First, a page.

ForcesWatch scrutinises the ethics of armed forces recruitment practices and challenges efforts to embed militarist values in civilian society.
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our new book on militarism
At a comfortable distance from warfare, our culture easily passes over its horrific reality in favour of an appealing, even romantic, spectacle of war. Yet, over the last decade, most Britons have opposed Western military ventures abroad. This book takes a fresh look at a culture of militarism in Britain, public resistance to it, and the government's increasingly prodigious efforts to regain control of the story we tell ourselves about war.
(New events to be listed soon)
Security for the future: In search of a new vision
Here they outline their concerns about the existing model, and offer a different vision for the future, welcoming input from anyone who wishes to engage in this debate. Read more
Watch our new film - Engage: the military and young people
Why does the military have a 'youth engagement' policy and why is the government promoting 'military ethos' within education? What is the impact of military activities taking place in schools? This short film which explores these questions and gives teenagers the opportunity to voice their reaction to the military’s interest in their lives.
Watch the film trailer below:
Watch with Welsh subtitles here
Sign the petition to raise the age of recruitment
A funny short film by a young boy on The Militarization of Boys
Raise the age to join the army to 18
By William and Noah
A 4 part investigation of 'the soldier myth' - talking to soldiers about recruitment, training, fighting and coming home
The Last Ambush? Aspects of mental health in the British armed forces
This report from ForcesWatch, shows that young soldiers recruited from disadvantaged backgrounds are substantially more likely than other troops to return from war experiencing problems with their mental health, and calls for the policy of recruiting from age 16 to be reviewed. October 2013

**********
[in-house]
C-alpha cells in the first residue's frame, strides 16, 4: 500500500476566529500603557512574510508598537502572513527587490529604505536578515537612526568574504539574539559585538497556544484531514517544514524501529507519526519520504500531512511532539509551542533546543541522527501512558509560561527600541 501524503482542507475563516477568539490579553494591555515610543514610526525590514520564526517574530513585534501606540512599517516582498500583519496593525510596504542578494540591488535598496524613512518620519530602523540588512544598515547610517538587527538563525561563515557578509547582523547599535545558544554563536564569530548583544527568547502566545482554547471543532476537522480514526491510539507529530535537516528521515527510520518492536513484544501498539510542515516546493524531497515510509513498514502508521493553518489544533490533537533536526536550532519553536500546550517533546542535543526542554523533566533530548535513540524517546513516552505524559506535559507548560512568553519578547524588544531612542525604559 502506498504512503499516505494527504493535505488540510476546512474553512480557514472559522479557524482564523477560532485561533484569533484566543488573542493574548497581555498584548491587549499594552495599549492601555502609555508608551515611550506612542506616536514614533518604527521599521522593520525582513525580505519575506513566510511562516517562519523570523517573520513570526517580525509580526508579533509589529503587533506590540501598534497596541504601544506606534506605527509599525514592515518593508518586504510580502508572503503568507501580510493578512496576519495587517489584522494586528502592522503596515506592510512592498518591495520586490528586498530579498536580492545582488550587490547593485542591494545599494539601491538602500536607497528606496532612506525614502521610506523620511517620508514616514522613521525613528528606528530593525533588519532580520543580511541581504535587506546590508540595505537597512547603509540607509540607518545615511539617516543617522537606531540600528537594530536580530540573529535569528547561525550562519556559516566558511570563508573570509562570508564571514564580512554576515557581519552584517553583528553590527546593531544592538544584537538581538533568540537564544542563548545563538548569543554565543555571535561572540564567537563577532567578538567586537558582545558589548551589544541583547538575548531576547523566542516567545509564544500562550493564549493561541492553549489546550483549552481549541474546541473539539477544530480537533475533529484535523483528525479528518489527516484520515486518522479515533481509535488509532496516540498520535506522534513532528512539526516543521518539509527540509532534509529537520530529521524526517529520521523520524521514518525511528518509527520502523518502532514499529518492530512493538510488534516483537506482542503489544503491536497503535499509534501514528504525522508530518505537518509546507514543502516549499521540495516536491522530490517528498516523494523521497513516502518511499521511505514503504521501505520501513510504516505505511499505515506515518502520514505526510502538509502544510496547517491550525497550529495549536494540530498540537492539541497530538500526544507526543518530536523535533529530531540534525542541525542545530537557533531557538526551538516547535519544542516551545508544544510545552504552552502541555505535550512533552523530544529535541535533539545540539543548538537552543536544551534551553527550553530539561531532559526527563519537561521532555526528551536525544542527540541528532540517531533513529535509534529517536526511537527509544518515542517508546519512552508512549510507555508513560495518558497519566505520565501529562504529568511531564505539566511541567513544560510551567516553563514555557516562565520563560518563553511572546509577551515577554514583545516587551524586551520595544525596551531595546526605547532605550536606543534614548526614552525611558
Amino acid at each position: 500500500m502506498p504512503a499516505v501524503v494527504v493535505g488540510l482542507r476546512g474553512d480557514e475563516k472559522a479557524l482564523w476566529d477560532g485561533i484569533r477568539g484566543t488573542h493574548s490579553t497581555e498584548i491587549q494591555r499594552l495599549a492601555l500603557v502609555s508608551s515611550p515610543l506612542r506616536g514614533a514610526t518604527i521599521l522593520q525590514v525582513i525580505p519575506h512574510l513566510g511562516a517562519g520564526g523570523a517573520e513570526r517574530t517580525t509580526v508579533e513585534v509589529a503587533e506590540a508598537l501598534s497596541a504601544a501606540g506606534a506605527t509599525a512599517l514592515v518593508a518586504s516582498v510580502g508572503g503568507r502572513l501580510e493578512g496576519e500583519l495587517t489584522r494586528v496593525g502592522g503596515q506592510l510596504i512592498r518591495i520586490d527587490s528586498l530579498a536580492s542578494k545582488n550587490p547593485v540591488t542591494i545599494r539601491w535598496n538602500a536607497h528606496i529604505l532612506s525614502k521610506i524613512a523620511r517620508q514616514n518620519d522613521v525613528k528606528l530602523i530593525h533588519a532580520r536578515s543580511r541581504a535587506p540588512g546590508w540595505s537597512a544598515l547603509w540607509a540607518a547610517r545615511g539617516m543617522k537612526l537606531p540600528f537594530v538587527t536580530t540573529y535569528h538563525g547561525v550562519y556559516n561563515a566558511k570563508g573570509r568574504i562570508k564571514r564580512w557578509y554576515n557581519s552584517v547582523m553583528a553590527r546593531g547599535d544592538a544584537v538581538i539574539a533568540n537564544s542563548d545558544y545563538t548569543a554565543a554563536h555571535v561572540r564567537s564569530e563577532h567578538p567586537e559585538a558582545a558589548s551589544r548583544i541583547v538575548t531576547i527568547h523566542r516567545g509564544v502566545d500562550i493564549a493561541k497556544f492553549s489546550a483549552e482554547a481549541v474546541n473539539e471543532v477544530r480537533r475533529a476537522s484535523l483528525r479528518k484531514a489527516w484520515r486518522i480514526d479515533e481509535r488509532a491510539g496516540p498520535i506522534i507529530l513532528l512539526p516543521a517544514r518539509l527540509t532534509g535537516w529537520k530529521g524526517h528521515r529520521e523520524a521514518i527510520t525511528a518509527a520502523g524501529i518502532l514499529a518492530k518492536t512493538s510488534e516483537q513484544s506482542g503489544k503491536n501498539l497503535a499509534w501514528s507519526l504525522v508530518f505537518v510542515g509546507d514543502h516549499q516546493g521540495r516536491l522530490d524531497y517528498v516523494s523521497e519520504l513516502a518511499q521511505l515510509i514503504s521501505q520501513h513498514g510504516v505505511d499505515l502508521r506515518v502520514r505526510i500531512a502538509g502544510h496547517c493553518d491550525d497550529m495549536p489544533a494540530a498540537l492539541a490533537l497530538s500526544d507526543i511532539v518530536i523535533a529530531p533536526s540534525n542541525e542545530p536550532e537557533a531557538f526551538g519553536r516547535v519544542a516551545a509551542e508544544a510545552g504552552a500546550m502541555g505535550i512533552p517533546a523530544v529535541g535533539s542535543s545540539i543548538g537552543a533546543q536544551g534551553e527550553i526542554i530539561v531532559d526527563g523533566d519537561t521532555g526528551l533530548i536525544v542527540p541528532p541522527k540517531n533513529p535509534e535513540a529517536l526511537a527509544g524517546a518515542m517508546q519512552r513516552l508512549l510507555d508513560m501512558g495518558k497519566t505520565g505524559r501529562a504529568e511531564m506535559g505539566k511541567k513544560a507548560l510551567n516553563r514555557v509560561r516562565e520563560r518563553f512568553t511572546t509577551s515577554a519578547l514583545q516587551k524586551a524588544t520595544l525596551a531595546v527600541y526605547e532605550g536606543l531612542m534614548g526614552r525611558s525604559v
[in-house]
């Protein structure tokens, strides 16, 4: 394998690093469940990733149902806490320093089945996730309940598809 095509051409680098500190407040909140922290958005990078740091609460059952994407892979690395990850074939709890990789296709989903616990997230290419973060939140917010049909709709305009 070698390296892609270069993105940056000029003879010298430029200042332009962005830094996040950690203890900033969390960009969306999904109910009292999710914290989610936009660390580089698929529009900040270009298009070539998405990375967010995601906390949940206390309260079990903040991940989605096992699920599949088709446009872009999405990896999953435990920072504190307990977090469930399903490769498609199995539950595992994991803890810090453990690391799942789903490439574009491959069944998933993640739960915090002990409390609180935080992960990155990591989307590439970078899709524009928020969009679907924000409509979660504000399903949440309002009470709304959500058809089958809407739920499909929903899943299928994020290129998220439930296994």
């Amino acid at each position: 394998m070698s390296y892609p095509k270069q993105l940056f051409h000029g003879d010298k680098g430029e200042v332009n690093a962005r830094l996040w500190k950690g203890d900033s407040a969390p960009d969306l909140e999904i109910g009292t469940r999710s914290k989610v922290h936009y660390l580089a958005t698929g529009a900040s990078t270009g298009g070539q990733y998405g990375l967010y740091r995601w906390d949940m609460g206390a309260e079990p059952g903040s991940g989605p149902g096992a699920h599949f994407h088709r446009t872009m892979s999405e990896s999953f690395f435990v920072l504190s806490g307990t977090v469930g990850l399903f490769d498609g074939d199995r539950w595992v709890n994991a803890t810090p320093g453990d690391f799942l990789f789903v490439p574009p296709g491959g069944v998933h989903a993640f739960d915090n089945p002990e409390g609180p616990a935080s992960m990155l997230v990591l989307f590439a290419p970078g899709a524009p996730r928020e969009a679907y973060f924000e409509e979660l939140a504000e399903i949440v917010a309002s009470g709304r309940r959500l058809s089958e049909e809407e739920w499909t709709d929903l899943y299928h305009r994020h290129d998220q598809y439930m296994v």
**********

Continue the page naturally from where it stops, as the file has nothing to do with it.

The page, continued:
Allegations of abuse of misbehaving students at the Duke of York's Royal Military School.
The freelance journalist Lee Williams gives an overview of the UK military's youth engagement, and presents a strong ethical case for why the armed forces should stop recruiting children.
Compulsory education for 16-17s: research reveals that the armed forces are not required to give child soldiers the same minimum standard as civilian institutions. The minimum attainment requirement of the Army (which has the vast majority of children in the armed forces) is shown to be very low.
Cogent article on the context of the striking new short film from Veterans for Peace UK, 'Action Man: Battlefield Casualties' , which presents a new range of war-traumatised action men.
In a new film from the Quakers, comedian Mark Thomas and former MP Clare Short claim the Government is misusing the education system to encourage support for its wars and to promote careers in the armed forces.
Former professionals condemn recruitment of teenagers by ‘pushing the notion of a noble military career to children’.
The Welsh Government has been told to review of the way the British Armed Forces are allowed to recruit in Welsh schools.